Lima, MAY 5 2022 Excessive bureaucracy and disperse institutionality undermine plans for remediation of environmental liabilities

Consultant on environmental and economic affairs related to mining, Marita Chappuis, said that the delays in the mining environmental liability closure and remediation projects are due to disperse institutionality, outdated legislation, and the excessive bureaucracy that prevails in the country.

At Rumbo a PERUMIN – Consensuses for the progress of central Peru, she explained that, under the current system to manage environmental liabilities, the General Directorate of Mining is responsible for identifying, classifying, and appointing those who will be in charge of these liabilities; while the subnational governments, AMSAC and volunteer organizations are in charge of other tasks, like remediation, reuse, repurposing, and the alternative use of liabilities.

“A key recommendation would be that it is necessary to analyze in depth the option of creating a single entity to handle the entire process of managing mining environmental liabilities, from their identification to their post-closure, except for the monitoring and oversight tasks,” pointed out the specialist.

Obsolete regulatory framework

She also noted that the efforts to reuse the mineral content found in environmental liabilities has not had the expected results, and that AMSAC is overseen by OEFA and ANA as though AMSAC were generating the liabilities it is in charge of remediating.

“It is obvious that the current legislation and regulations have to be updated in order to clearly define, among others, the ownership rights concerning the areas to be remediated, as well as to limit the responsibilities of the remediators in charge and the volunteers,” proposed Marita Chappuis.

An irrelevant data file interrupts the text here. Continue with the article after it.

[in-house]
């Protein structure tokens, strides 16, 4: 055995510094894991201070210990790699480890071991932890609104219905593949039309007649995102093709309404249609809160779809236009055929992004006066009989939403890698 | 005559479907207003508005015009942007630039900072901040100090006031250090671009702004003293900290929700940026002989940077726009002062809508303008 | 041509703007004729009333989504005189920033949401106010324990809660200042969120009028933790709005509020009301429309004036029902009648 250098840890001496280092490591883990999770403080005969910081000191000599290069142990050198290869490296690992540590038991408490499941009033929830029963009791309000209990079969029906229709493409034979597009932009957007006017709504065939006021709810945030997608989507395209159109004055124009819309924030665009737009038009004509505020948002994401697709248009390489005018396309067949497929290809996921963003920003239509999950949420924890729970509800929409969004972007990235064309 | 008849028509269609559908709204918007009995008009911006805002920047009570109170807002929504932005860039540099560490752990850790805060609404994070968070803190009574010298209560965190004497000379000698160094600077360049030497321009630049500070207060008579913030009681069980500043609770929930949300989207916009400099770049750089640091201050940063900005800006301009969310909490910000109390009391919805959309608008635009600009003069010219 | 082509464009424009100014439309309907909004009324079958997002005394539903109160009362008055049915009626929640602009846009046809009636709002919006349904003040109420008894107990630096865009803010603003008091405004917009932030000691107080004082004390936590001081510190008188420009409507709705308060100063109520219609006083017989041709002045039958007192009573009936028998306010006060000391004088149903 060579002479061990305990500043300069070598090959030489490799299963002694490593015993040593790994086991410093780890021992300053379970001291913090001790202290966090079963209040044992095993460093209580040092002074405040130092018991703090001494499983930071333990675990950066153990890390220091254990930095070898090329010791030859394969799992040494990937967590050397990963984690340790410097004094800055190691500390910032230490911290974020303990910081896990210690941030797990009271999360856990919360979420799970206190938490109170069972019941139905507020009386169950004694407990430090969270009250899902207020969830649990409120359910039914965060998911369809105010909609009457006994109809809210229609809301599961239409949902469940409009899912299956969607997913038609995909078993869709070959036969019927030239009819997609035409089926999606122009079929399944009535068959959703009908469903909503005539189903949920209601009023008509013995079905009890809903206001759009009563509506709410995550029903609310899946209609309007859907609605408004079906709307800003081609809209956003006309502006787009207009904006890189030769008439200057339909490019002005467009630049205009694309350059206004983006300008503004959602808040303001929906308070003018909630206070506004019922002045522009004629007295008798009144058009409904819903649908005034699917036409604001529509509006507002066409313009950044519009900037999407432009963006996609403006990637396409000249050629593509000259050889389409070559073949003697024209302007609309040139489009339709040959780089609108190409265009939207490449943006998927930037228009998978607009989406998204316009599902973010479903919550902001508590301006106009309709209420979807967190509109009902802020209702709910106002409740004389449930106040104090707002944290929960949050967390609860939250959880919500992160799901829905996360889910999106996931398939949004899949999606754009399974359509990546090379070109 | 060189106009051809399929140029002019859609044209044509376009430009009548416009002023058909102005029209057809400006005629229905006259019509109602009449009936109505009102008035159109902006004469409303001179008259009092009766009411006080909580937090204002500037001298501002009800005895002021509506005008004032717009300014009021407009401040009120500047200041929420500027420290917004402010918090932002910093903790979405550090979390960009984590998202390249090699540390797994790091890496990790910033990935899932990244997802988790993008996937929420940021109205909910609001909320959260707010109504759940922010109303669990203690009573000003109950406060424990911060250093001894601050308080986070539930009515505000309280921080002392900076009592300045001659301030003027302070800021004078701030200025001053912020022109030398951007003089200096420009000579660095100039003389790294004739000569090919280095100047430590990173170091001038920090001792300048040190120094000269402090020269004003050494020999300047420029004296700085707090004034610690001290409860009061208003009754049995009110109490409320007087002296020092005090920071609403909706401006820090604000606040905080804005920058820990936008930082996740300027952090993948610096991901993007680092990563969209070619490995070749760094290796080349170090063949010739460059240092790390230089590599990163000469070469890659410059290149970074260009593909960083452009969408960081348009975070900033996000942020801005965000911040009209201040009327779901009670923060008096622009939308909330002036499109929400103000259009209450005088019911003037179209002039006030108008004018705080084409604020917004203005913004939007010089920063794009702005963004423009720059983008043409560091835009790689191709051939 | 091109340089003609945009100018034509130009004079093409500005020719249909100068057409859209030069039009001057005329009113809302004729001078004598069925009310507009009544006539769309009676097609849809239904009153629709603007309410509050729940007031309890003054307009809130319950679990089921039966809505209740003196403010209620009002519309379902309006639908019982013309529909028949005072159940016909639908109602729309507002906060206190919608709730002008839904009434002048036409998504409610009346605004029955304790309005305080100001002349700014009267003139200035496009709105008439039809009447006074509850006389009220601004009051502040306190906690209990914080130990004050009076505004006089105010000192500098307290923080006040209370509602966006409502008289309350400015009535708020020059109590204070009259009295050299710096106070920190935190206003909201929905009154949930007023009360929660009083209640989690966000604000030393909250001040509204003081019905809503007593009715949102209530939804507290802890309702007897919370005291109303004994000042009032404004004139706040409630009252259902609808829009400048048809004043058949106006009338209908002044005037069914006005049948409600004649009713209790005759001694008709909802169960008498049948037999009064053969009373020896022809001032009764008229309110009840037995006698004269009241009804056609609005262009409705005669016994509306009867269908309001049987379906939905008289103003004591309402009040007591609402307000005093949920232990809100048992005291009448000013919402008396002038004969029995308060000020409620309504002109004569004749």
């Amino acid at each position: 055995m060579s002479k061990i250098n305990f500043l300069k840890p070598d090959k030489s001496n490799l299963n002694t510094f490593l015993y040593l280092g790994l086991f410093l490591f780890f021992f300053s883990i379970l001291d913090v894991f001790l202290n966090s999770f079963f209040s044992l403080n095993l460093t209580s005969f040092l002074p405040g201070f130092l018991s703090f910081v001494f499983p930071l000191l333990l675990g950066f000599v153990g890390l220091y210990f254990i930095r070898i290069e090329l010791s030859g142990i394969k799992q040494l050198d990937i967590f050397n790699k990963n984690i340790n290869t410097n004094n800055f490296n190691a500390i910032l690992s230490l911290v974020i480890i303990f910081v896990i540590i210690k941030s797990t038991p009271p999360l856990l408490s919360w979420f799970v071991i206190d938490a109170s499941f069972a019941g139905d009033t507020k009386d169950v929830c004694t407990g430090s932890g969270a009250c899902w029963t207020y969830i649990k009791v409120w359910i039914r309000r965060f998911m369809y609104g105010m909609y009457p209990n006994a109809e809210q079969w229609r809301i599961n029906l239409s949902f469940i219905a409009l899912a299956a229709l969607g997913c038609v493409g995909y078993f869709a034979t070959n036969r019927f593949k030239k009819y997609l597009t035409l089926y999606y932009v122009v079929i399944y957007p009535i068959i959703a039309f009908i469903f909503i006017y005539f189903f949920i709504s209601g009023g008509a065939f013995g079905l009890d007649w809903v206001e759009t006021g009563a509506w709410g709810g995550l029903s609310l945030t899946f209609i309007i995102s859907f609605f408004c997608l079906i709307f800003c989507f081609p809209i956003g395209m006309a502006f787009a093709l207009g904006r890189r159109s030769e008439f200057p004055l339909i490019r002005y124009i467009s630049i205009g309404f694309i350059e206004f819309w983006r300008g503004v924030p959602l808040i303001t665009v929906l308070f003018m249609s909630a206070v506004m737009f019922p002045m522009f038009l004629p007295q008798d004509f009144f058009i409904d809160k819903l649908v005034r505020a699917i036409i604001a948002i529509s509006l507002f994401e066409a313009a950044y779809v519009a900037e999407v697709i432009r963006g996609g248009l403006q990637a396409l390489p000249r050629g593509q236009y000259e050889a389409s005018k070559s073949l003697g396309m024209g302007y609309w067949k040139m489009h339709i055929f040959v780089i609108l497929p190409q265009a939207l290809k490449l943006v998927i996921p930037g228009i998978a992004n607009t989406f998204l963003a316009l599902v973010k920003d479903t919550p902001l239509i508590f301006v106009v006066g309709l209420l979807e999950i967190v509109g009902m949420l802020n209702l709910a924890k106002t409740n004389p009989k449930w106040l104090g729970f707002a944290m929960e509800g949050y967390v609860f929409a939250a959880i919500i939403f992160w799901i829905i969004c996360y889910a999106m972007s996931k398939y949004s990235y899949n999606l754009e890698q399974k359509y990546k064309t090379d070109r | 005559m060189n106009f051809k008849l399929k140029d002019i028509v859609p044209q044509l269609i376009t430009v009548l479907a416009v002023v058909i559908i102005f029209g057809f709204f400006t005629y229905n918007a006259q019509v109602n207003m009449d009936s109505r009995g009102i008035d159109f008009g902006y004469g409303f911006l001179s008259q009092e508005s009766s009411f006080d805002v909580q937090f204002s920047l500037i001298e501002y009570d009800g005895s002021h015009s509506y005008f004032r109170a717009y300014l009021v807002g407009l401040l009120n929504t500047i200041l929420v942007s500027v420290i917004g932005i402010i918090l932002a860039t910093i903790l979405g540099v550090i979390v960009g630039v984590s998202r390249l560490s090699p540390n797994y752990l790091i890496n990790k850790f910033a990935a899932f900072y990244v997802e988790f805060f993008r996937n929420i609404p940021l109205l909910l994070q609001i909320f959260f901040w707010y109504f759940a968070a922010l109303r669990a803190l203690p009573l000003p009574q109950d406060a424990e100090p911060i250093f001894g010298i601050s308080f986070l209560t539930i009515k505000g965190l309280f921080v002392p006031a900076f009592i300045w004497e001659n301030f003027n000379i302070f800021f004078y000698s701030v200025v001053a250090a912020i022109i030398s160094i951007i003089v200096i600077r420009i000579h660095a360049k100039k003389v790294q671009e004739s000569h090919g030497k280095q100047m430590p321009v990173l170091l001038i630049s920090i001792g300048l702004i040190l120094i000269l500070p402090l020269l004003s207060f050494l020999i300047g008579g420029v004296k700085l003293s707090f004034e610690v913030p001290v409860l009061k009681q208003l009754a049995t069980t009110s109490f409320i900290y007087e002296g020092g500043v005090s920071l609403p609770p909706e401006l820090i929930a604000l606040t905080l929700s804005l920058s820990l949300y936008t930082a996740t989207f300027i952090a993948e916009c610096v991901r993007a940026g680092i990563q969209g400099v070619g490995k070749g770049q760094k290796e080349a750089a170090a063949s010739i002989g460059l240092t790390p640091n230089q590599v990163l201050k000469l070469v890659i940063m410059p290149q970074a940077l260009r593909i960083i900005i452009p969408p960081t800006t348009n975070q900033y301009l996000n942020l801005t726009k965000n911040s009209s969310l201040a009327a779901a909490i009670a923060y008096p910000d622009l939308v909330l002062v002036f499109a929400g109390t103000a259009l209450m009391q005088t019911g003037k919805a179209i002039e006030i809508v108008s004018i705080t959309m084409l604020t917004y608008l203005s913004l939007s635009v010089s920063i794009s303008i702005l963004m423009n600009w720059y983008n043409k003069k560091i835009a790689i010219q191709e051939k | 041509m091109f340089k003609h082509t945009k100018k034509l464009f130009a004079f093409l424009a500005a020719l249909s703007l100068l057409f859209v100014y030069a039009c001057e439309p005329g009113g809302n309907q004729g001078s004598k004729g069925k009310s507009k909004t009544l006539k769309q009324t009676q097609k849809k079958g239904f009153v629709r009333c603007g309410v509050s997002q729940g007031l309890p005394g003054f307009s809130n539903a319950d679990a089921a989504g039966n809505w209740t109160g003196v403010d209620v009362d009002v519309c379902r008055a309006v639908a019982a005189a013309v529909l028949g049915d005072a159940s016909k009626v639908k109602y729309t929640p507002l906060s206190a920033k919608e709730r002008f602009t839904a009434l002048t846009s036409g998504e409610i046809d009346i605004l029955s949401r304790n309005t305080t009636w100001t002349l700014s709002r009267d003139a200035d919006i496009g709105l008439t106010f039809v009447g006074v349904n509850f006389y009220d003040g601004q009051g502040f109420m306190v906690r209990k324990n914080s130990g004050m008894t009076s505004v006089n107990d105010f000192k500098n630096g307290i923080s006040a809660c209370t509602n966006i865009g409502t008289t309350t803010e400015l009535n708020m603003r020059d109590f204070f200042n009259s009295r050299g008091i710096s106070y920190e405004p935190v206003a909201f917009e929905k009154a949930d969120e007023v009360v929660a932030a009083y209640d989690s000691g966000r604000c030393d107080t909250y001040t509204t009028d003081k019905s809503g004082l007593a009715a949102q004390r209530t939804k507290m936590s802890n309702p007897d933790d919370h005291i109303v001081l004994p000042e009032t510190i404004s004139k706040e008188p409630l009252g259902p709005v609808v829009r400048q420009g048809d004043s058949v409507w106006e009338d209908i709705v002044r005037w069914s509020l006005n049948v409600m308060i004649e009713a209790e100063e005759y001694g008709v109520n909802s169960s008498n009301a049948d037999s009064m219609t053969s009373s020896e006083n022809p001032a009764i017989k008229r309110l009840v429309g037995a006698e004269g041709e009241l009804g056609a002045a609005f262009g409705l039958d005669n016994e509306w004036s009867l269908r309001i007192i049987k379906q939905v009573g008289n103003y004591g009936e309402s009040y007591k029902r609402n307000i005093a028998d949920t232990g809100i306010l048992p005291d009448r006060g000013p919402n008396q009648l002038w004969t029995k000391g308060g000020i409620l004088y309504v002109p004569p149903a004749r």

Financing problems

Additionally, she talked about the problems caused by the limited access to Public Treasury resources and the excessive bureaucracy, which make it difficult to meet the deadlines set for the activities of remediation and closure of mining environmental liabilities.

“We must look for creative and permanent solutions to finance remediation works to be carried out by the State, bearing in mind a multiannual schedule,” claimed the also former general director of mining of MINEM.

The urge for a promotion system

Finally, she suggested creating a system to promote reuse and remediation. This system will require an initial investment in research to define the mineral content and conduct the metallurgic treatment analysis, as well as clear commitments for further investments.

“It is necessary to propose measures to attract private capital for remediation, such as environmental compensations, tax credits and the application of Public Works for Taxes,” emphasized Marita Chappuis.

Newsletter PERUMIN 35

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